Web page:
But of course I didn’t sacrifice any of these spiders. It was too much fun for a geneticist like me to be playing field biologist for a while and I kept thinking, “I’ll just keep watching them a bit longer”. And now they’re gone, I don’t know if the wasps that hang out in the agapanthus did for them if they’d just done their job, seen their eggs will hatch, and shuffled off. The eggs have hatched now, so I’ll keep sticking my head in those boring leaves, but for now it’s an opportunity lost.

Sunday Spinelessness – Protecting the katipo David Winter Jun 13


New Zealand has a pretty benign fauna. We have no snakes, no carnivorous mammals bigger than our little bats and, ever since Haast’s Eagle was the driven to extinction, the apex of our natural food webs has been occupied by the karearea. The karearea is the native falcon, and a fierce predator, but it holds no threat to humans. In fact, we only have one native animal capable of doing people any harm, a venomous spider known as the katipō. So, some people were a little surprised to hear the katipo had been added to list of “absolutely protected” animals included in the wildlife act, the same level or protection offered to kiwis and the tuatara.

A female katipō, photograph is CC 2.0 from Jon Sullivan

The katipō’s name is a testament to the punch its bite packs, it translates as “night stinger”. Actually, the fact the species has a māori name at all sets it apart from our other spider species, the rest of them fall under the name pÅ«ngāwerewere. The katipō certainly deserves special recognition, it’s a cousin to the black widow and the redback and its neurotoxic venom can produce the same suite of symptoms that make those spiders feared the world over.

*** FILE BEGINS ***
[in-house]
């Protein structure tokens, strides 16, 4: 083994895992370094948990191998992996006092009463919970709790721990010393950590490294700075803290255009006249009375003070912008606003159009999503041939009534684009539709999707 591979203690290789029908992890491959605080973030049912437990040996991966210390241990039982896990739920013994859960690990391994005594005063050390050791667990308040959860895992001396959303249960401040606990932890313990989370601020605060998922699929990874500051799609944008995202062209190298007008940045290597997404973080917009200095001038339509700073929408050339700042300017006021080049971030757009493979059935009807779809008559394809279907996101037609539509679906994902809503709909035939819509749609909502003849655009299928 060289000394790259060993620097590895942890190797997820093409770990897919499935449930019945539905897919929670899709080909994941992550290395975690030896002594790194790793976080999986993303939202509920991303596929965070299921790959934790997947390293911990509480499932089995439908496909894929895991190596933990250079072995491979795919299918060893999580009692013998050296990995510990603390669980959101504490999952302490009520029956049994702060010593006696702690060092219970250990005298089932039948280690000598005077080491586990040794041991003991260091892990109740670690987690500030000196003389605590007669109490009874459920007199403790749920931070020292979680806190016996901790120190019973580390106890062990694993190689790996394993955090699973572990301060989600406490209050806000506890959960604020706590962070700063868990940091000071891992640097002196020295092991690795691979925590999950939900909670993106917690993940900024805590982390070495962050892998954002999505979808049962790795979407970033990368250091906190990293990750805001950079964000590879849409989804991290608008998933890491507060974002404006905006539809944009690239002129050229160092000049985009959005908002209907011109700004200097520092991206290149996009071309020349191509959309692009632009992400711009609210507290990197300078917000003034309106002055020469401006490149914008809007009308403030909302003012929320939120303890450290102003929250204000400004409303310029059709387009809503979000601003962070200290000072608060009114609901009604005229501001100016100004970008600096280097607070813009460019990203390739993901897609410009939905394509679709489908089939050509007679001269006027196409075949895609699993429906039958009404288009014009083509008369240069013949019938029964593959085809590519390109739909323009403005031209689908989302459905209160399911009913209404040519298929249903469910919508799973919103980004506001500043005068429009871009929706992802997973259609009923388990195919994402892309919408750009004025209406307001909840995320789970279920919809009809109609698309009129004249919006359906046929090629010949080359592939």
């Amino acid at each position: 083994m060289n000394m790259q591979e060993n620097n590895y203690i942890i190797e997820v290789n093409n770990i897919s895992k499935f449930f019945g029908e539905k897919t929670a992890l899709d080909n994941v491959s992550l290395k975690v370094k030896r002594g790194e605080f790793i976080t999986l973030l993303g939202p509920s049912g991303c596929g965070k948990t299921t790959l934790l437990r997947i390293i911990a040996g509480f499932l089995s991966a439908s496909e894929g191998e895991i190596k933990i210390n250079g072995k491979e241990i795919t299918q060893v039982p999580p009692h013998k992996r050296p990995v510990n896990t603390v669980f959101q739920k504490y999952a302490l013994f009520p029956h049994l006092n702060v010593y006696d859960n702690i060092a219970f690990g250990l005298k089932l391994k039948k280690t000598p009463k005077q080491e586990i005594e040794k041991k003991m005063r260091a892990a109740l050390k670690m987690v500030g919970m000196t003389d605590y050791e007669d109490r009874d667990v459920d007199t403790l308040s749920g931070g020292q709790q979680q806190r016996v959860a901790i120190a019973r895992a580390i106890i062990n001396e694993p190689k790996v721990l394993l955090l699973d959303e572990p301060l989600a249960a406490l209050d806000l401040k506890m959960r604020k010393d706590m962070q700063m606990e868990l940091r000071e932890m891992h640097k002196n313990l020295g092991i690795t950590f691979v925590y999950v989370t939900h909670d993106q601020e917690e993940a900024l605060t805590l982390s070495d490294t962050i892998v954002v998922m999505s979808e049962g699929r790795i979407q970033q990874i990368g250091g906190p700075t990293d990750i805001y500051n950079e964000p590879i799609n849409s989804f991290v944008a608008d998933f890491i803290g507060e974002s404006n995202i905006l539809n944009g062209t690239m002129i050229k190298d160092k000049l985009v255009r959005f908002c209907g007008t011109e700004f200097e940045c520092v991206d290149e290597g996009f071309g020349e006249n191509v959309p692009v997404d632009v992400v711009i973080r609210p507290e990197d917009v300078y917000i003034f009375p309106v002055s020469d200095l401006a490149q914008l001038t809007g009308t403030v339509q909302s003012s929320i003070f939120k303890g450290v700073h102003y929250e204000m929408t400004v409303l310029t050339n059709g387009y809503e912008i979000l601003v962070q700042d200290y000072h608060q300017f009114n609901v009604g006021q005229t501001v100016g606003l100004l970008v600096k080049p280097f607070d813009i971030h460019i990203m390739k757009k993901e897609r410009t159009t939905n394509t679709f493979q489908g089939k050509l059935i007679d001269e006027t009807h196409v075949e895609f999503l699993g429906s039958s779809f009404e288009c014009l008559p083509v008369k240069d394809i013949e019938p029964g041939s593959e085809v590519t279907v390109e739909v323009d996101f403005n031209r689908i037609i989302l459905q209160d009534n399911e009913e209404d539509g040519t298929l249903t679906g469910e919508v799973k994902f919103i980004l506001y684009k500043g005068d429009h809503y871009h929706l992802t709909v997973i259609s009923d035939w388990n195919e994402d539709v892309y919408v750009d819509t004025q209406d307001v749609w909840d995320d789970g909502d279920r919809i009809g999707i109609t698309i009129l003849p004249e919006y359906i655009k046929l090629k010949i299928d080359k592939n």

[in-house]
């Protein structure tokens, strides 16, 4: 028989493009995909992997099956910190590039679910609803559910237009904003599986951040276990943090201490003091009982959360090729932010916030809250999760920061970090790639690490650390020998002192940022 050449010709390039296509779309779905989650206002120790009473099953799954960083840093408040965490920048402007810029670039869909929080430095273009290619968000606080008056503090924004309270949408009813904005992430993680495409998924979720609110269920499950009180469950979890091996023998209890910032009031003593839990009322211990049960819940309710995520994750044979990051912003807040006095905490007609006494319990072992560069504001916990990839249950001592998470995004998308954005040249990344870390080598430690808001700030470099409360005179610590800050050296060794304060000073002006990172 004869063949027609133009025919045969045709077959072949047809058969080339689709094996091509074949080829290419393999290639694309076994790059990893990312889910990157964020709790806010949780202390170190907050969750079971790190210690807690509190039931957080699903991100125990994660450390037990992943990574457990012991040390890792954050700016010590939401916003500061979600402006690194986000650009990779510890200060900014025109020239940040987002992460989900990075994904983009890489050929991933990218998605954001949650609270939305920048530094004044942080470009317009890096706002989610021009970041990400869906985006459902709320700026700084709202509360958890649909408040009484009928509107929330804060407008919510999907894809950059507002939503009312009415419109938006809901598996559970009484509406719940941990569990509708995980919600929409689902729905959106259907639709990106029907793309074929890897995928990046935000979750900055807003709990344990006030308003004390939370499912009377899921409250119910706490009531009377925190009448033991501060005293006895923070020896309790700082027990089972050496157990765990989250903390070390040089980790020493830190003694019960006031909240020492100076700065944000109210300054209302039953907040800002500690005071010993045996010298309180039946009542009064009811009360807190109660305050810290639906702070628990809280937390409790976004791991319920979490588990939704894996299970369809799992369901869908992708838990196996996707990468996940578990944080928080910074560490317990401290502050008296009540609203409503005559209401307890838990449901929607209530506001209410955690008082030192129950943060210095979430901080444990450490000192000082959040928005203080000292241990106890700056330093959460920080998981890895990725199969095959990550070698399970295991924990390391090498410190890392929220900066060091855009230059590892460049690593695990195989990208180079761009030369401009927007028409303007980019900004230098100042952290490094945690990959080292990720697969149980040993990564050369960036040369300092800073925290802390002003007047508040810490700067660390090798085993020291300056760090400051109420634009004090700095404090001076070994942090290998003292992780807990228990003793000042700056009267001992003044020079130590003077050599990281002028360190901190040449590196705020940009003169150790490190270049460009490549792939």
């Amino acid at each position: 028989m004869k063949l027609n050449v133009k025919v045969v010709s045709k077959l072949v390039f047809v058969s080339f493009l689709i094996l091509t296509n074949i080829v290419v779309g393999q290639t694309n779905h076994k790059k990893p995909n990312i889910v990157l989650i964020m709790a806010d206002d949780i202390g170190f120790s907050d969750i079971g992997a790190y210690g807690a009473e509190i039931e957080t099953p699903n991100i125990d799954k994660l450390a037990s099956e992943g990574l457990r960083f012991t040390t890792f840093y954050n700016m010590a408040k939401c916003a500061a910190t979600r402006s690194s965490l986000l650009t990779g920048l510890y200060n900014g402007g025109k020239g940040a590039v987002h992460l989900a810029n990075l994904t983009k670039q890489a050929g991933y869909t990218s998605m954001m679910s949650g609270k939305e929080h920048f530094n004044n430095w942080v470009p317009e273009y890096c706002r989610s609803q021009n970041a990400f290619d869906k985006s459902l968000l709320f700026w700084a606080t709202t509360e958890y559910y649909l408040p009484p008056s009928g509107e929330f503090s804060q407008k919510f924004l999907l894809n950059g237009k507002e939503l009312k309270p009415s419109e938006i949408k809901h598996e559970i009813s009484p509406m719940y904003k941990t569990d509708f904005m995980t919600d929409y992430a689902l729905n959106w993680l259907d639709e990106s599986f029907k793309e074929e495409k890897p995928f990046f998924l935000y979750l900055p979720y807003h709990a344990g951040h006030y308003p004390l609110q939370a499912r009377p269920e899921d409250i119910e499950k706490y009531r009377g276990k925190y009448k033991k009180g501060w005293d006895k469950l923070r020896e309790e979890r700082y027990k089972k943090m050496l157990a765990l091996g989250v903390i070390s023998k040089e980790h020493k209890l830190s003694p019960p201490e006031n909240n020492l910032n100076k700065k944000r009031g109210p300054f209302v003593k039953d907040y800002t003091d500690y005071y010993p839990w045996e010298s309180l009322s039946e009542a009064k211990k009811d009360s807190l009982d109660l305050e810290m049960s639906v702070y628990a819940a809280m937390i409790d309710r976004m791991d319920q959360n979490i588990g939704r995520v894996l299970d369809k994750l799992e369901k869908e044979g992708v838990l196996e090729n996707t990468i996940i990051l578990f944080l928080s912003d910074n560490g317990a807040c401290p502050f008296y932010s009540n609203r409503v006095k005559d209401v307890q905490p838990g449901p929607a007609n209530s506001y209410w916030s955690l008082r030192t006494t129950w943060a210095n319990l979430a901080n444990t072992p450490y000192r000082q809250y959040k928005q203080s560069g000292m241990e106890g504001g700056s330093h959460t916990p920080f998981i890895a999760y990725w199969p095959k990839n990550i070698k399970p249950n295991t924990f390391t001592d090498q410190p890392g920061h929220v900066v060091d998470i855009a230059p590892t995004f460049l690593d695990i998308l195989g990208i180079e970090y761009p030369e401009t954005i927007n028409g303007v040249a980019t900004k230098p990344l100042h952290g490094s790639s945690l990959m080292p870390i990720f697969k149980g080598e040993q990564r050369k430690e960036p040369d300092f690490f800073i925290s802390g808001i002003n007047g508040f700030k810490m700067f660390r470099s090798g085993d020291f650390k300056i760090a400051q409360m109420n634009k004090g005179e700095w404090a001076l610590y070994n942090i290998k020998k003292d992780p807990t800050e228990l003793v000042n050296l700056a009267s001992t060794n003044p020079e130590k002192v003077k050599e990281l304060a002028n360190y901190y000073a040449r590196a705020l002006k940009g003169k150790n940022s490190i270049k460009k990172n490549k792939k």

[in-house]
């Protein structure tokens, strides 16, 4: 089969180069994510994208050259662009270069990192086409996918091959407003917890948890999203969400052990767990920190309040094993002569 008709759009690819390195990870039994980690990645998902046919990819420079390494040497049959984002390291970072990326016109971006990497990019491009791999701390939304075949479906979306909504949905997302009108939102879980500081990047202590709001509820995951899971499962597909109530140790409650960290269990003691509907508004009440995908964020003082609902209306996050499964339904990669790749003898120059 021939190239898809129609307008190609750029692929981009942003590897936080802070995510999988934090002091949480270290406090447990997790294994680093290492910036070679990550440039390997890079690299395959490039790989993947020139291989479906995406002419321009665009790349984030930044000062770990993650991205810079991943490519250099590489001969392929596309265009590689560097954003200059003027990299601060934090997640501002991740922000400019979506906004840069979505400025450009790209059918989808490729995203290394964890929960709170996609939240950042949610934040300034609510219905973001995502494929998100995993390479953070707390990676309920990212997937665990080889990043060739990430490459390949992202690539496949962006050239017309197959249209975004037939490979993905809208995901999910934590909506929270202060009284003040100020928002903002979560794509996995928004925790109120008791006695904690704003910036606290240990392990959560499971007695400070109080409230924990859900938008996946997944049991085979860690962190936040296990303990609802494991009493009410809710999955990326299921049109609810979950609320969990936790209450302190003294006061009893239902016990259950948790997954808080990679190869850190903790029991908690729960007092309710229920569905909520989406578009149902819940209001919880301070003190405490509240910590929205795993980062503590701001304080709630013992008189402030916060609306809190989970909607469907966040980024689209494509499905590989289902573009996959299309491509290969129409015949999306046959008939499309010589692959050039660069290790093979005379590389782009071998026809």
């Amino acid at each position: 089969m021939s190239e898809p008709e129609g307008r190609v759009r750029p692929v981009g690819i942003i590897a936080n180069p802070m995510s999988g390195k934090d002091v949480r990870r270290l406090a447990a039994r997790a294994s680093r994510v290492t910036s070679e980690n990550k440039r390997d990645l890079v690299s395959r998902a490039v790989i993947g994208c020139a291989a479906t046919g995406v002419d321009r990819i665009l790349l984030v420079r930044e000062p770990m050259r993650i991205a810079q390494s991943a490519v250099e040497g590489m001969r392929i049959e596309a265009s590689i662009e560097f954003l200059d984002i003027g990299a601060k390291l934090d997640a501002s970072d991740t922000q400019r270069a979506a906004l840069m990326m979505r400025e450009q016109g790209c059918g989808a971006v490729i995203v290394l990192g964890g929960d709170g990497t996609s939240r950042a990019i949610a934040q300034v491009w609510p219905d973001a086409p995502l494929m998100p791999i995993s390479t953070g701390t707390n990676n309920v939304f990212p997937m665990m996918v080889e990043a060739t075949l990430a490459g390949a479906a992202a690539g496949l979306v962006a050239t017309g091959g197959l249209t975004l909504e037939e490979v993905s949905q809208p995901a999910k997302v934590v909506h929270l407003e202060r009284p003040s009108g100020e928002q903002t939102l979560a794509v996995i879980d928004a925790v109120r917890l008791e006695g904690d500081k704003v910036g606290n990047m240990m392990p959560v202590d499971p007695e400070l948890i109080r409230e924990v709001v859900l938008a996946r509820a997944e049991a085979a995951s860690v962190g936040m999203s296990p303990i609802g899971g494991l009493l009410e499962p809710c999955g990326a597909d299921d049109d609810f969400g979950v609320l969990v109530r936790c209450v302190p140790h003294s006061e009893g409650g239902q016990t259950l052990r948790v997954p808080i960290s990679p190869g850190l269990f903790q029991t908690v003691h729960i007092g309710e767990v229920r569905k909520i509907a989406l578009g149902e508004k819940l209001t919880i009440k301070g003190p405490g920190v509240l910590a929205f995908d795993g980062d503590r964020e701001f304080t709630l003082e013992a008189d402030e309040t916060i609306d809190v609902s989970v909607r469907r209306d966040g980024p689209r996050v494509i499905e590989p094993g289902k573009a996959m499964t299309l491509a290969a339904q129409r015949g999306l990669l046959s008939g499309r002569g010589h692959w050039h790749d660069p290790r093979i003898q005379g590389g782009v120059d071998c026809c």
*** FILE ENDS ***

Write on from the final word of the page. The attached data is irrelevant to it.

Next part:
Although the katipō’s bite is excruciatingly painful, the spider’s unique ecology means they seldom bite humans. The katipō is very closely related to the Australian redback (the two can still hybridise) but whereas the Australian species is a generalist that lives in amongst rocks and logs and human debris, the katipō has become a specialist. It builds its web in driftwood and grass on sand dunes. That specialised lifestyle has been the katipō’s undoing. In the last hundred years the total area of sand dunes in New Zealand’s coastline has decreased by 70%. Not only has most of the katipō’s habitat been destroyed in the last hundred years, most of the the remainder has been degraded. We introduced marram grass to sure up dunes that have been disturbed by agricultural and urban development. While that grass does a great job of collecting sand and holding up dunes, it’s also very invasive and the katipō doesn’t much care for it (preferring the relatively sparse growing native sedge pingao).